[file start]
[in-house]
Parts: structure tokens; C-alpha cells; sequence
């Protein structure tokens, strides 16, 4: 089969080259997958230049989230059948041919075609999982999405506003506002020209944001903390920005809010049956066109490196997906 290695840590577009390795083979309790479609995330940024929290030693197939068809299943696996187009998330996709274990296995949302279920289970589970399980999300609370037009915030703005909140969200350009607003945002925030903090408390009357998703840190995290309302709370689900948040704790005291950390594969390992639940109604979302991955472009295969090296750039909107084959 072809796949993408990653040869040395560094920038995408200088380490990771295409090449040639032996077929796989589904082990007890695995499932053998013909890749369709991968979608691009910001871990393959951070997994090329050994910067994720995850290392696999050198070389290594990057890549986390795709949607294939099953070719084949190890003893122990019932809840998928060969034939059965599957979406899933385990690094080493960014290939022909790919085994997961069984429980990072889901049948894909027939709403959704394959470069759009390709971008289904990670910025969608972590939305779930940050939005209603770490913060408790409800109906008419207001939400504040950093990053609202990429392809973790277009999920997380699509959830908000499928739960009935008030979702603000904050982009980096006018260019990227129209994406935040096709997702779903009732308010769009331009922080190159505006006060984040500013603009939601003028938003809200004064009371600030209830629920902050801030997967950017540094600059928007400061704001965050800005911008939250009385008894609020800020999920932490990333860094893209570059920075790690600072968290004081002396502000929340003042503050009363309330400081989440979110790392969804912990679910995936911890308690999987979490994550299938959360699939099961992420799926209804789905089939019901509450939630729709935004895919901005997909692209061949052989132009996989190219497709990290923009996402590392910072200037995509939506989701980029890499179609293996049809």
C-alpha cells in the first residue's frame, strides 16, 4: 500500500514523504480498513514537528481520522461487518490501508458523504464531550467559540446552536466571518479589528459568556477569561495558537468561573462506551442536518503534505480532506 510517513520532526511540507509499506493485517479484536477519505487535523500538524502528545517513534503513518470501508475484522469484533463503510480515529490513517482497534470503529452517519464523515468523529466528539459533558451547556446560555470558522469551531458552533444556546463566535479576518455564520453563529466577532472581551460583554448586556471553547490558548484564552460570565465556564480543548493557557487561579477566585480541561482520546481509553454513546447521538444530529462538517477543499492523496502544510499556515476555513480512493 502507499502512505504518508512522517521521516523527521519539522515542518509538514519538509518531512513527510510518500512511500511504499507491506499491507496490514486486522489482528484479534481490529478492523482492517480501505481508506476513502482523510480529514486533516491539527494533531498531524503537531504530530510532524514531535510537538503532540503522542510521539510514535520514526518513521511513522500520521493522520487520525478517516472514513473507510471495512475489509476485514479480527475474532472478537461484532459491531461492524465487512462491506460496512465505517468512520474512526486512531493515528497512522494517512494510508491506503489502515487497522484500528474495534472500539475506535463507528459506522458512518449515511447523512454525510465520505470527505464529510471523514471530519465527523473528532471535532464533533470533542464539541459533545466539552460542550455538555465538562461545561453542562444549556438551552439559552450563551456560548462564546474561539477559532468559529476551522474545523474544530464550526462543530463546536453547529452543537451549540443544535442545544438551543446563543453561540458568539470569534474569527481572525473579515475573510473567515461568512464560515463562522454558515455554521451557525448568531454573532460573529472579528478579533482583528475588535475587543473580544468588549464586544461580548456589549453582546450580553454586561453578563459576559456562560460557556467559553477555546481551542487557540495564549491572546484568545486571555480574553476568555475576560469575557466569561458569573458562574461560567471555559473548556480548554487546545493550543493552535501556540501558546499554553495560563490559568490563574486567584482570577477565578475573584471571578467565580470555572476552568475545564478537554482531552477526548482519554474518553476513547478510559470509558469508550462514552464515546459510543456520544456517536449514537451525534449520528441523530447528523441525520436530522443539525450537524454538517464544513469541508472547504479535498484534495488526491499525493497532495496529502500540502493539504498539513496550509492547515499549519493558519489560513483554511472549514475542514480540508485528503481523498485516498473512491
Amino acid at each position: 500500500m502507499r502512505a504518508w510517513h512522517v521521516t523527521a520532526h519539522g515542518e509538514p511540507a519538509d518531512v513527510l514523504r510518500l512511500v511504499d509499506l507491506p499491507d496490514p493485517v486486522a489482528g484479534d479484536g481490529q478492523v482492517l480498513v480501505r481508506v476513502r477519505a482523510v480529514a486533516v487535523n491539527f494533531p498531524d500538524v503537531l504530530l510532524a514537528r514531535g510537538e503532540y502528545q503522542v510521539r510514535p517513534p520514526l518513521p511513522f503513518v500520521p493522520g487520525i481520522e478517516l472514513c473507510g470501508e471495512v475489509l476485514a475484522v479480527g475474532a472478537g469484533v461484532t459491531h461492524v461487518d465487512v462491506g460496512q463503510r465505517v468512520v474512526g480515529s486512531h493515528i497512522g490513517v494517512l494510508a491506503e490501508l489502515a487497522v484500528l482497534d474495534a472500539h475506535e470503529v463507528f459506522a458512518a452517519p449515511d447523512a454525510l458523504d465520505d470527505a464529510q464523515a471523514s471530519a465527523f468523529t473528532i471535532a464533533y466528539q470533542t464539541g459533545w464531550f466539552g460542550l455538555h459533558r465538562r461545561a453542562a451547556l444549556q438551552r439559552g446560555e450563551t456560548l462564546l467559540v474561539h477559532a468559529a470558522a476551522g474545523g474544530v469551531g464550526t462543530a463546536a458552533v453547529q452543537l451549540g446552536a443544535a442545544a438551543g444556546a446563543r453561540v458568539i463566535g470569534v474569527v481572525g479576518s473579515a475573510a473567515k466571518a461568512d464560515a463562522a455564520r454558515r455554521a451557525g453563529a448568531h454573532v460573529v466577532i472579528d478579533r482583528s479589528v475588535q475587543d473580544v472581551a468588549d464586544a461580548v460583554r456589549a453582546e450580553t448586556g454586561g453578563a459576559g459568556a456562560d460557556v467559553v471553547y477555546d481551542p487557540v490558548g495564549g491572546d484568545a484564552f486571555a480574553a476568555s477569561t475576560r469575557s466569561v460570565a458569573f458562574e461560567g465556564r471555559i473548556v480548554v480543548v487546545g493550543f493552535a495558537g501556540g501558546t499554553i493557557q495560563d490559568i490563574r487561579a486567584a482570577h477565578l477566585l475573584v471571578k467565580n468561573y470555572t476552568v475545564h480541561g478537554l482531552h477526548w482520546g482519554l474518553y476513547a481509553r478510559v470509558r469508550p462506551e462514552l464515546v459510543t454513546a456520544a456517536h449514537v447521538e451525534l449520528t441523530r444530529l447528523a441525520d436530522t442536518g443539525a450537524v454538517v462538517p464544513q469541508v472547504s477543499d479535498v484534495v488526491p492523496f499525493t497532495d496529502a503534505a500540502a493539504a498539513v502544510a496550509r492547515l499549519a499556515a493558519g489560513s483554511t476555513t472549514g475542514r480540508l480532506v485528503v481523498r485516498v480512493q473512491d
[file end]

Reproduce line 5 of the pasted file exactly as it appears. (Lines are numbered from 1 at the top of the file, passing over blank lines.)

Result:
Amino acid at each position: 500500500m502507499r502512505a504518508w510517513h512522517v521521516t523527521a520532526h519539522g515542518e509538514p511540507a519538509d518531512v513527510l514523504r510518500l512511500v511504499d509499506l507491506p499491507d496490514p493485517v486486522a489482528g484479534d479484536g481490529q478492523v482492517l480498513v480501505r481508506v476513502r477519505a482523510v480529514a486533516v487535523n491539527f494533531p498531524d500538524v503537531l504530530l510532524a514537528r514531535g510537538e503532540y502528545q503522542v510521539r510514535p517513534p520514526l518513521p511513522f503513518v500520521p493522520g487520525i481520522e478517516l472514513c473507510g470501508e471495512v475489509l476485514a475484522v479480527g475474532a472478537g469484533v461484532t459491531h461492524v461487518d465487512v462491506g460496512q463503510r465505517v468512520v474512526g480515529s486512531h493515528i497512522g490513517v494517512l494510508a491506503e490501508l489502515a487497522v484500528l482497534d474495534a472500539h475506535e470503529v463507528f459506522a458512518a452517519p449515511d447523512a454525510l458523504d465520505d470527505a464529510q464523515a471523514s471530519a465527523f468523529t473528532i471535532a464533533y466528539q470533542t464539541g459533545w464531550f466539552g460542550l455538555h459533558r465538562r461545561a453542562a451547556l444549556q438551552r439559552g446560555e450563551t456560548l462564546l467559540v474561539h477559532a468559529a470558522a476551522g474545523g474544530v469551531g464550526t462543530a463546536a458552533v453547529q452543537l451549540g446552536a443544535a442545544a438551543g444556546a446563543r453561540v458568539i463566535g470569534v474569527v481572525g479576518s473579515a475573510a473567515k466571518a461568512d464560515a463562522a455564520r454558515r455554521a451557525g453563529a448568531h454573532v460573529v466577532i472579528d478579533r482583528s479589528v475588535q475587543d473580544v472581551a468588549d464586544a461580548v460583554r456589549a453582546e450580553t448586556g454586561g453578563a459576559g459568556a456562560d460557556v467559553v471553547y477555546d481551542p487557540v490558548g495564549g491572546d484568545a484564552f486571555a480574553a476568555s477569561t475576560r469575557s466569561v460570565a458569573f458562574e461560567g465556564r471555559i473548556v480548554v480543548v487546545g493550543f493552535a495558537g501556540g501558546t499554553i493557557q495560563d490559568i490563574r487561579a486567584a482570577h477565578l477566585l475573584v471571578k467565580n468561573y470555572t476552568v475545564h480541561g478537554l482531552h477526548w482520546g482519554l474518553y476513547a481509553r478510559v470509558r469508550p462506551e462514552l464515546v459510543t454513546a456520544a456517536h449514537v447521538e451525534l449520528t441523530r444530529l447528523a441525520d436530522t442536518g443539525a450537524v454538517v462538517p464544513q469541508v472547504s477543499d479535498v484534495v488526491p492523496f499525493t497532495d496529502a503534505a500540502a493539504a498539513v502544510a496550509r492547515l499549519a499556515a493558519g489560513s483554511t476555513t472549514g475542514r480540508l480532506v485528503v481523498r485516498v480512493q473512491d